Just prior to the California primary, a “must win” for socialist Bernie Sanders, the Hillary Clinton campaign pointed out that their beleaguered leader had acquired enough delegates to overcome Mr. Sanders at the upcoming Democratic Party Presidential nominating convention. A headline following the announcement, typical of most, read: “Clinton secures delegates before last Democratic races."
The message of the Hillary campaign to prospective Sanders supporters just prior to the crucial primaries in six states – CA, MT, NM, ND, NJ and SD – and especially delegate rich California, could not be plainer: Stay home, the campaign is over. Mrs. Clinton swept California and New Jersey. Following her California win, Mrs. Clinton slathered Bernie supporters with empathy. “I know it never feels good to put your heart into a cause or a candidate you believe in and come up short,” she said from her triumphant podium. “I know that feeling well.”
Mr. Sanders – like Mrs. Clinton, now running for history – vowed to press his socialist programs over the brow of the Democratic primary victor at the Democratic nominating convention. The socialist crown is one Mrs. Clinton will be loathed to sport during the general election; everyone expects her to pivot to the center, and too much socialism could easily prevent her from crashing the glass ceiling as the first female President in U.S. history.
Hillary supporters in Connecticut were no doubt relieved at Mrs. Clinton’s substantial wins in California and New Jersey. Among political establishment supporters in Connecticut are the members of the state’s U.S. Congressional Delegation, all Democrats.
Coincident with the uplifting news release, Quinnipiac released a new poll certain to make the hearts of Connecticut’s U.S. Delegation members flutter with anticipatory delight. The Q-poll showed Mrs. Clinton leading prospective Republican Party nominee Donald Trump by a more than comfortable margin, 45 - 38 percent.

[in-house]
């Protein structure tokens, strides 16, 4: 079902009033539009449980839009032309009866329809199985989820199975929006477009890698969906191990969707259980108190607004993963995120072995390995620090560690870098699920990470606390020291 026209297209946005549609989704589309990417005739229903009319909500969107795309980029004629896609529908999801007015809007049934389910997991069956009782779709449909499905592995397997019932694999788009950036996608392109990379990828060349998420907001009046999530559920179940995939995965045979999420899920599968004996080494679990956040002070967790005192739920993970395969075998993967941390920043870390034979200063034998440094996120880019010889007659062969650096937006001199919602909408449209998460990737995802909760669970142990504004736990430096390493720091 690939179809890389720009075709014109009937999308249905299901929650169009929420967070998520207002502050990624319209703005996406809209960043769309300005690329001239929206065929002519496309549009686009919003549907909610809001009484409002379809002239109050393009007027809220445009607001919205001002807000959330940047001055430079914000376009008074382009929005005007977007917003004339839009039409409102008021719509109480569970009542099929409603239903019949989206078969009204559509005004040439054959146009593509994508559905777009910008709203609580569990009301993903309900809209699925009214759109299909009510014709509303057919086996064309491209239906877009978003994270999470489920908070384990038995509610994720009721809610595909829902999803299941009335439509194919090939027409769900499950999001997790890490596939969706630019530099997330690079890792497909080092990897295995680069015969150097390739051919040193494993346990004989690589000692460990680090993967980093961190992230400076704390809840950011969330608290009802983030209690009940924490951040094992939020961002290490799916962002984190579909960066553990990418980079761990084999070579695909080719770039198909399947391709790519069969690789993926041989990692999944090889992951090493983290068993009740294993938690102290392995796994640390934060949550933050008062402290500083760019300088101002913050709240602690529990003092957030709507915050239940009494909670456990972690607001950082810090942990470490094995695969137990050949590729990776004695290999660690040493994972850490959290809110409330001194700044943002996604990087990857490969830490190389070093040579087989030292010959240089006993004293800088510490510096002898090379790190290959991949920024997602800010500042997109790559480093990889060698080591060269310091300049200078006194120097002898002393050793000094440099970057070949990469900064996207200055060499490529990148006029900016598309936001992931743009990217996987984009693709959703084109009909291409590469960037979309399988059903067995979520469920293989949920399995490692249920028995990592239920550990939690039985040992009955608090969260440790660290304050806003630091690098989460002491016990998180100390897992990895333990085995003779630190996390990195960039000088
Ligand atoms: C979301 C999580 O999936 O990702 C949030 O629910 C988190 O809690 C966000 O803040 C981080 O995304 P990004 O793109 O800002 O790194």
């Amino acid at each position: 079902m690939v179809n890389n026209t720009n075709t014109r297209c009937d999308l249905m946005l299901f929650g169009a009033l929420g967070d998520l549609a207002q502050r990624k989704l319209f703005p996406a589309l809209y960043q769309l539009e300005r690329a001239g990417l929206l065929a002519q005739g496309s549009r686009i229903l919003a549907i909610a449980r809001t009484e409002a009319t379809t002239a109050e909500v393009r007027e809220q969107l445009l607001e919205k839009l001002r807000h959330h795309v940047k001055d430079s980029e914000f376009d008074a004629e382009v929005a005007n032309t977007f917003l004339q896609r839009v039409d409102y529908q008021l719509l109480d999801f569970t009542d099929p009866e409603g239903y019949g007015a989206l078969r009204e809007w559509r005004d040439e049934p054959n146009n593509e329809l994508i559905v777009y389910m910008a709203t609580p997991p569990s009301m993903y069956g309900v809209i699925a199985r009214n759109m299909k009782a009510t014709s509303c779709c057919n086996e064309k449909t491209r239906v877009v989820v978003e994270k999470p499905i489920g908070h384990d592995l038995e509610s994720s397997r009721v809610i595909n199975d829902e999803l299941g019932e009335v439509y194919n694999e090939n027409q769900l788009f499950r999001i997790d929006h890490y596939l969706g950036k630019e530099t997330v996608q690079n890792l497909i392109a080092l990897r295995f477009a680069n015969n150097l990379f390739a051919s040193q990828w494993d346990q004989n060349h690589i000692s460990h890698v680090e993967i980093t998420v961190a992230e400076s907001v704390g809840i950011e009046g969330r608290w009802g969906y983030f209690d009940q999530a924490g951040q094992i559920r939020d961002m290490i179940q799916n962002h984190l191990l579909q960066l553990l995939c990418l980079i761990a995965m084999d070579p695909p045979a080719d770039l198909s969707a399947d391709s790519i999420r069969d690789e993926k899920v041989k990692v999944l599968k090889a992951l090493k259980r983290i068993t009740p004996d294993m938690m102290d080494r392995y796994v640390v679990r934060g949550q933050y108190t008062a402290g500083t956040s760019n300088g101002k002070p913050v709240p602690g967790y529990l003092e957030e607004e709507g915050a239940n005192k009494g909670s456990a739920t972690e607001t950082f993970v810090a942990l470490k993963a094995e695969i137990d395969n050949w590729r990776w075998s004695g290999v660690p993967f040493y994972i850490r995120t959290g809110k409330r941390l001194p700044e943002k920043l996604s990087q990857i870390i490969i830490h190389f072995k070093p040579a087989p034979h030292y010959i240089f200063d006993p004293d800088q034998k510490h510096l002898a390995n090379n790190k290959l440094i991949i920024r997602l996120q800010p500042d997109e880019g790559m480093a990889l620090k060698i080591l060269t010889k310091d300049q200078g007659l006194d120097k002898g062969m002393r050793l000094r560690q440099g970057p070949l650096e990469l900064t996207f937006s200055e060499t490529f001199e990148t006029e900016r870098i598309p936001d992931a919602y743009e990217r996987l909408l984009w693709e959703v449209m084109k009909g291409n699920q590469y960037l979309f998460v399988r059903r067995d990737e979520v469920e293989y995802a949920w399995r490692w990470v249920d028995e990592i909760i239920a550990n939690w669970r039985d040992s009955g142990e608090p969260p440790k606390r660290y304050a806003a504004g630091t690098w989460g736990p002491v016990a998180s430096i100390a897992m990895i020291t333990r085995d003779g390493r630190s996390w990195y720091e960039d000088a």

Any Republican Party contender for the presidency in CT must overcome a sizable vote advantage by Democrats, about two to one. Registered unaffiliateds in the state slightly outnumber Democrats.
In order to light a fire under the Trump campaign in Connecticut, Mr. Trump must energize Republican office holders, an “establishment” group the Trump campaign has been denigrating for months.
Mr. Trump has two serious problems: He’s running short of money; it’s one thing to self-finance a primary, quite a different thing to self-finance a general election. The coverage Trump received during the primaries, which permitted him to spend less money financing his Republican Party putsch, almost certainly will dissipate in a general election because, as Mr. Trump often has pointed out, the much detested Main Stream Media, (MSM) leans left and is unfair to Mr. Trump’s campaign.
The MSM may have been favorably disposed towards Trump during the bruising Republican primaries, possibly in order to sweep the political stage of genuine anti-establishment conservatives – Marco Rubio, Rand Paul and Ted Cruz. By "favorably disposed,” the reader should not infer that left of center media outlets were in Mr. Trump’s corner because they regarded him as a superior candidate. In part for selfish rating reasons, the MSM provided more air time to Trump than any of his Republican Party contenders. Air time is costly for campaigns -- except when it's free, spontaneously combusted by Mr. Trump’s explosive and entertaining personality. However, in a general election featuring Mrs. Clinton and Trump, who is neither a conservative nor a Sanders socialist, the political priorities of the MSM may revert to the status quo ante, which would favor Mrs. Clinton, of the two the most left leaning candidate and the heir to President Barack Obama’s progressive administration.
Mr. Trump’s second problem is this: He simply cannot move as agilely in debate as Mrs. Clinton, whose campaign is well fortified with domestic and foreign policy experts. Here again, Mr. Trump is at a disadvantage; indeed, some have argued that, in this regard, he is his own worst enemy, preferring political bling to sound domestic and foreign policy prescriptions. In addition, the entire Connecticut US Congressional Delegation is Democratic. There are on the Republican side in Connecticut no politically well positioned national Republican officeholders to lend an oar to the Trump campaign on foreign policy matters, his weak suit – even assuming it would be in their best interest to do so.
Mr. Sanders -- the first serious socialist candidate since Eugene Debs (1912-1920); Robert LaFollette (1924) and Norman Thomas (1930’s) also ran for president as socialists – hopes to leave an impression on the Democratic Party platform and is now running for history. Mrs. Clinton was running for history during her entire political career. Mr. Trump is running for himself.